Maruti Suzuki may reduce its diesel engine supplies from Italian carmaker Fiat by about half, partly because of the slowing demand for vehicles and partly because the country's largest carmaker plans to fully utilise its own plant to make the same engine. Maruti had entered into a three-year agreement to source 1.3-litre diesel engines from Fiat India's Ranjangaon plant in 2011. Fiat engines are used on its popular models such as Swift, Dzire and Ritz.
In 2011-12, Maruti sourced about 100,000 engines from Fiat. While it had come down slightly last fiscal due to slowing demand, this year the order may be 40-45% less, a company executive said. Kenichi Ayukawa, managing director and CEO at Maruti Suzuki, said future sourcing from Fiat will depend on the market situation. "We will continue to keep our relationship with Fiat with regard to supply of engines. However, we will see the market situation for the demand and future sourcing of diesel engines from the Italian company," he said. According to industry estimates, share of diesel vehicles in overall passenger vehicle sales in India has dropped to 53% in July-September quarter from 63% a year earlier, thanks to the narrowing fuel price gap.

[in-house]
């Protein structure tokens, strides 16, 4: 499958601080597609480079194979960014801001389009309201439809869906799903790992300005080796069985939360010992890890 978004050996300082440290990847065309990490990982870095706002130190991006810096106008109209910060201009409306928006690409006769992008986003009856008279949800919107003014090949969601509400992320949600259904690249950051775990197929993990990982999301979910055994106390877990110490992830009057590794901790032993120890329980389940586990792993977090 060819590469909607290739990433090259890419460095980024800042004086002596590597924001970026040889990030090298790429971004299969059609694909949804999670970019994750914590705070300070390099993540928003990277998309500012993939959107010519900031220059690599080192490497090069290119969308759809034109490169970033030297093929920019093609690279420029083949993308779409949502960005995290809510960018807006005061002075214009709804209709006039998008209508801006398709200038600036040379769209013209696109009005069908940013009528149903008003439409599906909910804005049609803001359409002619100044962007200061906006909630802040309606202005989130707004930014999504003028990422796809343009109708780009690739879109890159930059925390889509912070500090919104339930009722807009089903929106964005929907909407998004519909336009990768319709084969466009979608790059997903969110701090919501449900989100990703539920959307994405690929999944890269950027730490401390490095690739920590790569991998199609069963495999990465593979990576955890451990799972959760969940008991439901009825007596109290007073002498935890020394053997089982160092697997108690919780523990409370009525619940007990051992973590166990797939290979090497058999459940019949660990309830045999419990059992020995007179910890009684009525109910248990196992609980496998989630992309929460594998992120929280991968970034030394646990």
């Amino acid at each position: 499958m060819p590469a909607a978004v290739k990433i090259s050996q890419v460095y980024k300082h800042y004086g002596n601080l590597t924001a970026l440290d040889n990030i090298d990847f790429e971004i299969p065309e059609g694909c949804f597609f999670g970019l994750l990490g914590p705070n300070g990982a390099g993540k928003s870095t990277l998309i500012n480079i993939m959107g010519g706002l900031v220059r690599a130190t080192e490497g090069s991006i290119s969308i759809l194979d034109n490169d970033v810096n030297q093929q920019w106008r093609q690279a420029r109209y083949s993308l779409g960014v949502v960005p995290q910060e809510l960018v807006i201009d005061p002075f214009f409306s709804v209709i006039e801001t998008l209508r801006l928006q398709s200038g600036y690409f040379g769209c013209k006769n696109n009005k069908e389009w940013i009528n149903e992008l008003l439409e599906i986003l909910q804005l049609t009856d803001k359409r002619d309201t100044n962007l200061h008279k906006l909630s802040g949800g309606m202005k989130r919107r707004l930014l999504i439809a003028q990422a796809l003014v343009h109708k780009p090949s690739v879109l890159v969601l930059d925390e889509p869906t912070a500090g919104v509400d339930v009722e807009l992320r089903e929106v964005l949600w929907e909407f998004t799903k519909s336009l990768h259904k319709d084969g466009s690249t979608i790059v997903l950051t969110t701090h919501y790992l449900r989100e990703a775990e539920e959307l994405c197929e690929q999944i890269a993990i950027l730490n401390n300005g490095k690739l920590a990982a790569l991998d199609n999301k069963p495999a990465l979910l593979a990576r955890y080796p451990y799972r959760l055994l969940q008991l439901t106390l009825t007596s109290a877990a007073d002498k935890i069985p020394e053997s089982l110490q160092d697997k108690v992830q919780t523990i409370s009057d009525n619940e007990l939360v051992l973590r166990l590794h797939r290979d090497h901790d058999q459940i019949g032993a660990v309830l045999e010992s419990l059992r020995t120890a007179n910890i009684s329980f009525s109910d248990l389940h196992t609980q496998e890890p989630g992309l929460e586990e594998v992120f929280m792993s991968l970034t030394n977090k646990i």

Currently petrol costs about 32% more than diesel, down from a peak 47% premium in March. Maruti already has a licensing pact to produce Fiat's 1.3 multi-jet diesel engines at its Manesar facility since 2007. This plant, initially majority owned by parent Suzuki Motor Corporation, was merged into Maruti Suzuki in March and has an annual capacity to make 300,000 engines. In addition to this, it entered into a supply agreement to source diesel engines from Fiat's plant at Ranjangaon in Maharashtra in 2011. Suman Maitra, chief operating officer (supply chain) at Maruti Suzuki, said there is no fixed minimum order in its sourcing deal with Fiat. "Our agreement to source the number of engines depends on the domestic market conditions and the demand coming for our diesel variants. We had no annual fixed engine units to be sources from their Pune plant," he said.
With the falling demand for diesel cars in the domestic car market that declined 5% in the first seven months of the fiscal, Maruti is now looking to source diesel engines from its captive capacity. Earlier this year, Maruti shut the third shift at its diesel engine plant at Manesar due to falling demand. The company has also shelved the planned expansion of its diesel engine factory at Gurgaon with diesel fuel slowly losing its price advantage over petrol.
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